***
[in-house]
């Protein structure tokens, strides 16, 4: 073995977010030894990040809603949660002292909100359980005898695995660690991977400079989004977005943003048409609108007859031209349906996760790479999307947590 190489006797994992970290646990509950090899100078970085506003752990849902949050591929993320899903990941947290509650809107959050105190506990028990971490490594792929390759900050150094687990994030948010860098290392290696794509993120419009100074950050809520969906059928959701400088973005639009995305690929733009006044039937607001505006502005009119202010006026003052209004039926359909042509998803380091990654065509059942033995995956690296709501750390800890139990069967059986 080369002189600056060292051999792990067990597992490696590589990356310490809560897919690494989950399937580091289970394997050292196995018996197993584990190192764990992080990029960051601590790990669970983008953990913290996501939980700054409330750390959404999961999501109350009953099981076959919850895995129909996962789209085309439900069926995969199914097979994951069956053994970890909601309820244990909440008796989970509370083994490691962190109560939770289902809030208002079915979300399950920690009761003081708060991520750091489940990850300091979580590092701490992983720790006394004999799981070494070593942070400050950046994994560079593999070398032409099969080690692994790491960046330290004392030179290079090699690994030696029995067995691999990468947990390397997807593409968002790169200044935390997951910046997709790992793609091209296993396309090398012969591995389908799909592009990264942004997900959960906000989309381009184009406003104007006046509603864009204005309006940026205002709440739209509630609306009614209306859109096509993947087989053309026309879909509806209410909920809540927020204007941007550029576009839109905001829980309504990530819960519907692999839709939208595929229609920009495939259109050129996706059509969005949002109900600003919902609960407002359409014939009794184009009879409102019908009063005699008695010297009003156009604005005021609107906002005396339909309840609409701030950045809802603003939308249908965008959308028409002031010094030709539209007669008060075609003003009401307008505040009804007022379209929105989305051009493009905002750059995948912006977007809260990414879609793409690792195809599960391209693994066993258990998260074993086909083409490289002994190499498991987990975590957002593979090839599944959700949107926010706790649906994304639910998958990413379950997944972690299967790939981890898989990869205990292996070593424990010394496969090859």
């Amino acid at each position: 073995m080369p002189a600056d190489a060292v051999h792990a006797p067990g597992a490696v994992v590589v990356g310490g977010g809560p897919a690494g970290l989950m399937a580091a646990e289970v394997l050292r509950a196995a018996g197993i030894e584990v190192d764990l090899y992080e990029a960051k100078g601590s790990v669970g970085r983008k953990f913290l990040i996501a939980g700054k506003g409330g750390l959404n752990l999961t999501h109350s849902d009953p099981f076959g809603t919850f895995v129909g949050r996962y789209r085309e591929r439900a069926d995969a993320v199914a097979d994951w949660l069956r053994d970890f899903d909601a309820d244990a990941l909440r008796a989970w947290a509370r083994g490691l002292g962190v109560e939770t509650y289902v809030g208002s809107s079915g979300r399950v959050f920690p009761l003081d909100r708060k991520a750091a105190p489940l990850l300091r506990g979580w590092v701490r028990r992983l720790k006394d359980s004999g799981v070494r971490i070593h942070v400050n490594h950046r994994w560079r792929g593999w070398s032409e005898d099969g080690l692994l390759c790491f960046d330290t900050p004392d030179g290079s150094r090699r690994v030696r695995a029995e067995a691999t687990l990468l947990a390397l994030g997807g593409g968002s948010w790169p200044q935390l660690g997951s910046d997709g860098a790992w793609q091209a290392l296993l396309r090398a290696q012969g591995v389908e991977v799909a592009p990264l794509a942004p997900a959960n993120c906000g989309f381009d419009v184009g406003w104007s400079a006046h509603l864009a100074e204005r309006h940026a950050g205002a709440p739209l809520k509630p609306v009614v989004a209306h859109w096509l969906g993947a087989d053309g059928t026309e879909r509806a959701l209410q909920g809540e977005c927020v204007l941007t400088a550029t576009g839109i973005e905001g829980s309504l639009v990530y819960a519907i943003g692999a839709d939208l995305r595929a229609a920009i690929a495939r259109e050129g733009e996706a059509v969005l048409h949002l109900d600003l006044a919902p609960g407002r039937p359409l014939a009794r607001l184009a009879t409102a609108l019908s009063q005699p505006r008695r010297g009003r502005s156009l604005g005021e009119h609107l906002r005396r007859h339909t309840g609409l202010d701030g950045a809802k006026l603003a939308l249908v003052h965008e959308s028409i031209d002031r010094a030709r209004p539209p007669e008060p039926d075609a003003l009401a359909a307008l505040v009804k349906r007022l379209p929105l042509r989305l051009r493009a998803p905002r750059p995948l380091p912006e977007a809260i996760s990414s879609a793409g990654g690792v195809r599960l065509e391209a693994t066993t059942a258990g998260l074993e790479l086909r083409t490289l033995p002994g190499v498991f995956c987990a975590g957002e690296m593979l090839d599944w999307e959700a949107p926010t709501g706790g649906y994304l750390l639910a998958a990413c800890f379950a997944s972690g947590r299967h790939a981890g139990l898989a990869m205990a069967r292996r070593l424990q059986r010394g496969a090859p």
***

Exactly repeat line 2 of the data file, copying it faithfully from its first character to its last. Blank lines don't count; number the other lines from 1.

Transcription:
């Protein structure tokens, strides 16, 4: 073995977010030894990040809603949660002292909100359980005898695995660690991977400079989004977005943003048409609108007859031209349906996760790479999307947590 190489006797994992970290646990509950090899100078970085506003752990849902949050591929993320899903990941947290509650809107959050105190506990028990971490490594792929390759900050150094687990994030948010860098290392290696794509993120419009100074950050809520969906059928959701400088973005639009995305690929733009006044039937607001505006502005009119202010006026003052209004039926359909042509998803380091990654065509059942033995995956690296709501750390800890139990069967059986 080369002189600056060292051999792990067990597992490696590589990356310490809560897919690494989950399937580091289970394997050292196995018996197993584990190192764990992080990029960051601590790990669970983008953990913290996501939980700054409330750390959404999961999501109350009953099981076959919850895995129909996962789209085309439900069926995969199914097979994951069956053994970890909601309820244990909440008796989970509370083994490691962190109560939770289902809030208002079915979300399950920690009761003081708060991520750091489940990850300091979580590092701490992983720790006394004999799981070494070593942070400050950046994994560079593999070398032409099969080690692994790491960046330290004392030179290079090699690994030696029995067995691999990468947990390397997807593409968002790169200044935390997951910046997709790992793609091209296993396309090398012969591995389908799909592009990264942004997900959960906000989309381009184009406003104007006046509603864009204005309006940026205002709440739209509630609306009614209306859109096509993947087989053309026309879909509806209410909920809540927020204007941007550029576009839109905001829980309504990530819960519907692999839709939208595929229609920009495939259109050129996706059509969005949002109900600003919902609960407002359409014939009794184009009879409102019908009063005699008695010297009003156009604005005021609107906002005396339909309840609409701030950045809802603003939308249908965008959308028409002031010094030709539209007669008060075609003003009401307008505040009804007022379209929105989305051009493009905002750059995948912006977007809260990414879609793409690792195809599960391209693994066993258990998260074993086909083409490289002994190499498991987990975590957002593979090839599944959700949107926010706790649906994304639910998958990413379950997944972690299967790939981890898989990869205990292996070593424990010394496969090859």